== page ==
leftmost_lo' = leftmost_lo
        leftmost_hi' = leftmost_hi
        # digit n - i + 1 is the mirrored place of index i, so we place both at 
        # the same time here
        if d < y[i]     and i     < leftmost_lo': leftmost_lo' = i
        if d < y[n-i+1] and n-i+1 < leftmost_lo': leftmost_lo' = n-i+1
        if d > y[i]     and i     < leftmost_hi': leftmost_hi' = i
        if d > y[n-i+1] and n-i+1 < leftmost_hi': leftmost_hi' = n-i+1
        result += count(i + 1, leftmost_lo', leftmost_hi')
    return result

The result will again be f(Y) = count(1, n + 1, n + 1).

UPDATE: If we don't only want to count the numbers, but maybe enumerate them or compute some aggregate function from them which does not expose group structure, we need to enforce the lower bound on X as well during the recursion. This adds a few more parameters.

UPDATE 2: O(n) Solution for the "digit sum 60" example:

In this application we place the digits from left to right. Since we are only interested in whether leftmost_lo < leftmost_hi holds true, let us add a new parameter lo. lo is true iif leftmost_lo < i and false otherwise. If lo is true, we can use any digit for the position i. If it is false, we can only use the digits 0 to Y[i], since any larger digit would cause leftmost_hi = i < leftmost_lo and can thus not lead to a solution. Code:

def f(i, sum_so_far, lo):
    if i == n + 1: return sum_so_far == 60
    if sum_so_far > 60: return 0
    res = 0
    for d := 0 to (lo ? 9 : y[i]):
         res += f(i + 1, sum + d, lo || d < y[i])
    return res

Arguably, this way of looking at it is somewhat simpler, but also a bit less explicit than the leftmost_lo/leftmost_hi approach. It also doesn't work immediately for somewhat more complicated scenarios like the palindrome problem (although it can be used there as well).

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    Your algorithm for Compute the number f(Y) of integers X with the property X ≤ Y and X has the digit sum 60 looks like it has a complexity of O(10^n). I can't see how it is O(n^4). The recursion level can go upto n and in each recursion there's a loop from 0 to 9. Am I missing something here? – Rushil Paul May 19 '14 at 19:11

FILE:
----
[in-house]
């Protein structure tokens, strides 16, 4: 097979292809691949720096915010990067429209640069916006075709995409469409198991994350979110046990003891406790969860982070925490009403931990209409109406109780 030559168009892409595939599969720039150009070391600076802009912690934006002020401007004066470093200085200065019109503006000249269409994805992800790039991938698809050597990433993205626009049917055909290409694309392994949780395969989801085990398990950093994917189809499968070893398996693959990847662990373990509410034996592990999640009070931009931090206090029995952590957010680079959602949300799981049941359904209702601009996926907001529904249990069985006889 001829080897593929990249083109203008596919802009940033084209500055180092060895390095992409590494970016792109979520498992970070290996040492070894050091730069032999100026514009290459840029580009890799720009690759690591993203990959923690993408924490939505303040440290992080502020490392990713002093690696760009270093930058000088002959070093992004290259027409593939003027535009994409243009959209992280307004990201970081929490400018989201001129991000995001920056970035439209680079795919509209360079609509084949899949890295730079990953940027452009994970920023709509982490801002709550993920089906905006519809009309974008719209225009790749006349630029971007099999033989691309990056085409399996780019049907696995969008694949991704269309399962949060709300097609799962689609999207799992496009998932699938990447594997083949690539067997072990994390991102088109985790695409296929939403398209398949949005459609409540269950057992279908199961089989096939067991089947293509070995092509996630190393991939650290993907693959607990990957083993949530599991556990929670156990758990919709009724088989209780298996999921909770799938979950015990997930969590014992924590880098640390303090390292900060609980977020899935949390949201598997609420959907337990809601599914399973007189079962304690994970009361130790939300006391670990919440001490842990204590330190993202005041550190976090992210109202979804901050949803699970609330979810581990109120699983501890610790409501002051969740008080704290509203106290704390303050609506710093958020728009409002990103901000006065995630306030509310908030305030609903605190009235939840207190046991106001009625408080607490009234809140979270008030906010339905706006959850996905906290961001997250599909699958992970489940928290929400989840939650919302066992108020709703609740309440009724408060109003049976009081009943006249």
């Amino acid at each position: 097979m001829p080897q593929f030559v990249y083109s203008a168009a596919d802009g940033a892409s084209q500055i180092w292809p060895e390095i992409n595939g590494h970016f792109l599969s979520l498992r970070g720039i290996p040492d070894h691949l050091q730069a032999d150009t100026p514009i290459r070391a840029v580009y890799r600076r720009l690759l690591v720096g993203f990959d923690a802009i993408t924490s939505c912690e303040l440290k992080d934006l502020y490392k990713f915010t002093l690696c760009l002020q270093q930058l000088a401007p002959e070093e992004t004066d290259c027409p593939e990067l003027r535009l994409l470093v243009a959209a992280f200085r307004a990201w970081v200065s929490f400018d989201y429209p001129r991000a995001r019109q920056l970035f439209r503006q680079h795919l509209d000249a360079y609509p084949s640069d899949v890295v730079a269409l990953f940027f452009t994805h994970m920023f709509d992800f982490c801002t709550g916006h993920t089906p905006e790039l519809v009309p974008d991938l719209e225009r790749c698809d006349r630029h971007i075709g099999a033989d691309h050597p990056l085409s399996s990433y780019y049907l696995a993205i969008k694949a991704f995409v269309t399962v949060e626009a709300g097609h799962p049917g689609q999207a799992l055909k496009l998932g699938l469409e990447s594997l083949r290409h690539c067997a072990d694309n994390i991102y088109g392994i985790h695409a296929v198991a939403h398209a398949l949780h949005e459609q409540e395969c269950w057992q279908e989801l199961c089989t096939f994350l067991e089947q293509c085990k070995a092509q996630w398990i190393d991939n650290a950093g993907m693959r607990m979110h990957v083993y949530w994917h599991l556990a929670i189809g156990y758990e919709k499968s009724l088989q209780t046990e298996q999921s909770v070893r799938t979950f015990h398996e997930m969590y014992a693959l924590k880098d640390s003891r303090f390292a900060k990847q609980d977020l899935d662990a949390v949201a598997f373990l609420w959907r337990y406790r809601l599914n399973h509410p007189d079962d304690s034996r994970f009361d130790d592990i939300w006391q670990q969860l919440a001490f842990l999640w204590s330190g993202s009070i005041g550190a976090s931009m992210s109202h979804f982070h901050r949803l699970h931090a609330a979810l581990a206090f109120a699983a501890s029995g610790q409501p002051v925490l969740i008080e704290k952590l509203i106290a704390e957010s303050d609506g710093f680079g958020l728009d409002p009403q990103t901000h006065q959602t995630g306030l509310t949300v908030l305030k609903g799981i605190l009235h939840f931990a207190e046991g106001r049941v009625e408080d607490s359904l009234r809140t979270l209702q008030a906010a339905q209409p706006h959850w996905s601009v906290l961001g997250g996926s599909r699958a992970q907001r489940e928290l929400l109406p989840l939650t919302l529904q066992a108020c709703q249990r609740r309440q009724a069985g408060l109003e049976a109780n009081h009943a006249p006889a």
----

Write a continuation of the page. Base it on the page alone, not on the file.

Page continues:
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    @Rushil As I said, you need to add memoization to make it fast. There are only O(n^4) different assignments of the parameters, so the function body is executed at most O(n^4) times, each time doing only constant work apart from the recursive calls (the loop from 0 to 9 can be considered constant time). Or in other words: There are 10^n branches, but only O(n^4) of those are actually distinct subproblems. Since we don't solve a branch more than once, there are only O(n^4) nodes in the recursion tree – Niklas B. May 19 '14 at 19:57
  • So the O(10^n) complexity can be reduced to O(n^4) with memoization. How do you make it O(n^2) or better ? – Rushil Paul May 20 '14 at 5:46
  • @Rushil First realize that if sum_so_far > 60, you can return 0 immediately. This gets the runtime down to O(n^3). Also realize that we're only interested in leftmost_lo < leftmost_hi, so if we set the digits from left to right like in this case, we just need one state bit to remember whether we have already placed a digit smaller than the upper bound. Example: pastie.org/9199021 with memoization, you get O(n) runtime – Niklas B. May 22 '14 at 13:06
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    @NiklasB. didn't you have to memoize on both i and sum_so_far so it becomes O(n*n)? correct me if I am wrong – harish.venkat May 23 '14 at 19:34